1965. The Sons Of Fred. “She Only Wants a Friend”. Parlophone

I began play­ing bass and a lit­tle key­boards with the Sons of Fred in 1963…we turned pro in 1964. That’s me with the weird striped jack­et on the left. We record­ed at E.M.I (lat­er Abbey Road) in Lon­don for the E.M.I. Par­lophone label, and toured all over play­ing six or sev­en nights a week. We played a few TV shows, includ­ing “Ready Steady Goes Live” and “Thank Your Lucky Stars” and were even mobbed by a large group of scream­ing girls as we came out of a TV stu­dio (I doubt they knew who we were, but we looked like a rock band and were com­ing out of a TV sta­tion) there was a police cor­don and everything…my jack­et was ripped up pret­ty good.
We got into our old Mark 10 Jaguar that was cov­ered in women’s lip­stick (we actu­ally had a lot of fans) and high­tailed it to the M1. It was an old Jag but went like a bat out of hell…we had to hold the stick at 110 mph or it would slip out of top gear.
We per­formed pri­mar­ily R&B music live, but our sin­gles were a bit more pop except for “Baby What You Want Me to Do”.
Not sure where the mon­ey went…certainly not in our pock­ets, well not mine any­way

Ray was very inno­v­a­tive and amaz­ing with engines, and some­how always got us to the gig even though our old van would some­times break down in the snow…or over­heat. He once used a women’s stock­ing (which was lying in the van for some rea­son) to fix a bro­ken fan belt. Anoth­er time he used a coat hang­er to fix the bro­ken bolts no longer hold­ing our dri­ve shaft togeth­er (he wound it in and out of the bolt holes and we limped slow­ly to the gig). We often had to set our gear up on stage in front of a jeer­ing drunk­en crowd if we got there late, stick­ing bare amp wires into live plug holes by forc­ing a screw­driver into the ground pin. All this on a dark­ened stage and work­ing with 220 Volts. We took turns sit­ting or lying on the amps in the back of the van on long jour­neys.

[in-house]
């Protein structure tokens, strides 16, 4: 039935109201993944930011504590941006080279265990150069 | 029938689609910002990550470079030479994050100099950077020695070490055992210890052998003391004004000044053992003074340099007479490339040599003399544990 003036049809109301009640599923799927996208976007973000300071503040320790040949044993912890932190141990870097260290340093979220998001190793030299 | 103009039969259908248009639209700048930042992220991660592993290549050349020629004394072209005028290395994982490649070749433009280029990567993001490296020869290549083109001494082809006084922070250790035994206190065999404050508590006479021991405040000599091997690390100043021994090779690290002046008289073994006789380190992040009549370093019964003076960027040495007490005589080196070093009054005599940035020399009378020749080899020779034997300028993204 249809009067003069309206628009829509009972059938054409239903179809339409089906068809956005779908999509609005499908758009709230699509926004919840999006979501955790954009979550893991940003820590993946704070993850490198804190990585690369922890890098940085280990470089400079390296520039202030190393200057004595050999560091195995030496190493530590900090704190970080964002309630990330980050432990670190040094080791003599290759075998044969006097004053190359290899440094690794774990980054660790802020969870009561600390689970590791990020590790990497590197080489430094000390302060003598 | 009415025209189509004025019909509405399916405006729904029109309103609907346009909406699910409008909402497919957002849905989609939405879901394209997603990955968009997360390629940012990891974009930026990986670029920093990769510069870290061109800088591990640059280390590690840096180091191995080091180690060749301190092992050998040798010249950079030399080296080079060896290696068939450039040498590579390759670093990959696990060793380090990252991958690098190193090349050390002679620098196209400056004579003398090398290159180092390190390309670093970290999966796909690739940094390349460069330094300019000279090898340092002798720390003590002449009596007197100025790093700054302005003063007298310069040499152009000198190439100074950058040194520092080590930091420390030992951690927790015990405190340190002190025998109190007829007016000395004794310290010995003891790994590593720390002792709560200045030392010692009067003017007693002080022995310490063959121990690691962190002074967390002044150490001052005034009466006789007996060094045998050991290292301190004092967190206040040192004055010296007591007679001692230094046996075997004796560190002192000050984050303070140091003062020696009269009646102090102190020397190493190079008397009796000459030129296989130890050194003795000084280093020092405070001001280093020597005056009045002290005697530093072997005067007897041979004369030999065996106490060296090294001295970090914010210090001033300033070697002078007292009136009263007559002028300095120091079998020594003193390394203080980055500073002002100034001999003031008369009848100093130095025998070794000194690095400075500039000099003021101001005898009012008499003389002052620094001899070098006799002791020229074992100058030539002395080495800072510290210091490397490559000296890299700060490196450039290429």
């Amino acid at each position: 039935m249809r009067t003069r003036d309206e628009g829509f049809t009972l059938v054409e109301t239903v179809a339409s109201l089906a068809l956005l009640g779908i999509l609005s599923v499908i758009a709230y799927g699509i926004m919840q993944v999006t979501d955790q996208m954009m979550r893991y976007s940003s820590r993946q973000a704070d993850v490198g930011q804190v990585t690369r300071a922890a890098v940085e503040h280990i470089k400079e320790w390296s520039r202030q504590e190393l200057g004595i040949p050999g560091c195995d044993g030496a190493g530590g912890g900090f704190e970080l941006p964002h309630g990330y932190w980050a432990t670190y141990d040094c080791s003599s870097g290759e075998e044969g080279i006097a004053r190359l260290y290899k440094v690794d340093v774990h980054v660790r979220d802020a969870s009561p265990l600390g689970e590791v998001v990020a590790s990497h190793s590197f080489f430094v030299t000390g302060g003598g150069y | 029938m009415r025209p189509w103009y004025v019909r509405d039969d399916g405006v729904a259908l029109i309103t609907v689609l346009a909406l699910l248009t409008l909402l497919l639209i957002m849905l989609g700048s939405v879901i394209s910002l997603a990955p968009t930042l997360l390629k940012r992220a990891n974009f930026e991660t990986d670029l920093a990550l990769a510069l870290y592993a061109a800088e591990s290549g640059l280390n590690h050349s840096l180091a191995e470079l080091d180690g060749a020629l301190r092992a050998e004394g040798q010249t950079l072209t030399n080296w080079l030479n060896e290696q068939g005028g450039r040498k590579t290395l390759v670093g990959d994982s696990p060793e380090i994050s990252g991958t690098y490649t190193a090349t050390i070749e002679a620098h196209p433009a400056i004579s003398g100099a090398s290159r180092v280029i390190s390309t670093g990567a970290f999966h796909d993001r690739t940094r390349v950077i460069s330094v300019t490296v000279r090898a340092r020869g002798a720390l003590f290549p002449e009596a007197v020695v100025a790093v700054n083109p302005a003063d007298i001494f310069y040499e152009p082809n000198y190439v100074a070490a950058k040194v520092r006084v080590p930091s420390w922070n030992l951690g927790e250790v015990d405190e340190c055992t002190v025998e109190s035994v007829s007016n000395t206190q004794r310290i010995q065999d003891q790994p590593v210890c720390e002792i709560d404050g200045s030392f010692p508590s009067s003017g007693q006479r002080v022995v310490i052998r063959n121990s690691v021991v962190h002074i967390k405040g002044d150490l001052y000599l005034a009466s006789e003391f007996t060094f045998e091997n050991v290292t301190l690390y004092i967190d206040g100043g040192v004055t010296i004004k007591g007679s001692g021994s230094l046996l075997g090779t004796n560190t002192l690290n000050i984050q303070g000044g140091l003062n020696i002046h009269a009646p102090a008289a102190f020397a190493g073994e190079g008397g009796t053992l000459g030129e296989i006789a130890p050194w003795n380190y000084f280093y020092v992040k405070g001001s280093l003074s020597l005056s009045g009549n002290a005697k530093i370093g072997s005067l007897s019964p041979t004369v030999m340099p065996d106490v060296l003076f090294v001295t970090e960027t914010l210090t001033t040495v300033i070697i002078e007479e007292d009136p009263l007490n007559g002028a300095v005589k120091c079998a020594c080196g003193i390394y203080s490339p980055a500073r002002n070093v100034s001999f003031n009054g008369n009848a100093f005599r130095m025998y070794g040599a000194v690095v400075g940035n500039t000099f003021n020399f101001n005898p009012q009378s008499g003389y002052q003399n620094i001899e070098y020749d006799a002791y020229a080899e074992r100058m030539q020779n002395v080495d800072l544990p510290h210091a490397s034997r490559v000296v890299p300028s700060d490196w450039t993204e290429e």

Anoth­er time we set up our gear (we car­ried our own Selmer PA sys­tem and amps) on the back-side of a revolv­ing stage at Streatham Ice Rink in South Lon­don while anoth­er band played their set in front fac­ing the audi­ence. We had every­thing set and all the wires, drums and ampli­fiers in place when we got the sig­nal to begin play­ing.

As the oth­er band fin­ished their last song, the stage began to slow­ly turn with us grad­u­ally appear­ing to the audience…supposedly play­ing a song. A tooth­less unshaven old man with a peaked cap and over­alls was run­ning the stage revolv­ing mech­a­nism with a lever off to the side…we already knew he couldn’t stand the site of us…and he was about to prove it. He looked like he’d worked there since the glo­ry days of Vaude­ville.

As the stage began to turn, we noticed that one or two of the wires run­ning to the PA sys­tem were get­ting caught up in some­thing and the speak­er cab­i­nets were begin­ning to top­ple. We start­ed fran­ti­cally sig­nal­ing to the old man to stop the stage from turn­ing, “Stop, stop” we yelled, “for &%@$ sake stop the stage”.

The old man just kept this lit­tle smirk on his face, stared straight ahead and con­tin­ued to hold down the lever in the on posi­tion. The sit­u­a­tion got out of hand and snow­balled fast…amplifiers came crash­ing down, our legs and arms got caught and tan­gled up in wires, the drums crashed down into a heap on the floor with our drum­mer Tim some­where in the mid­dle. “Stop! stop!”.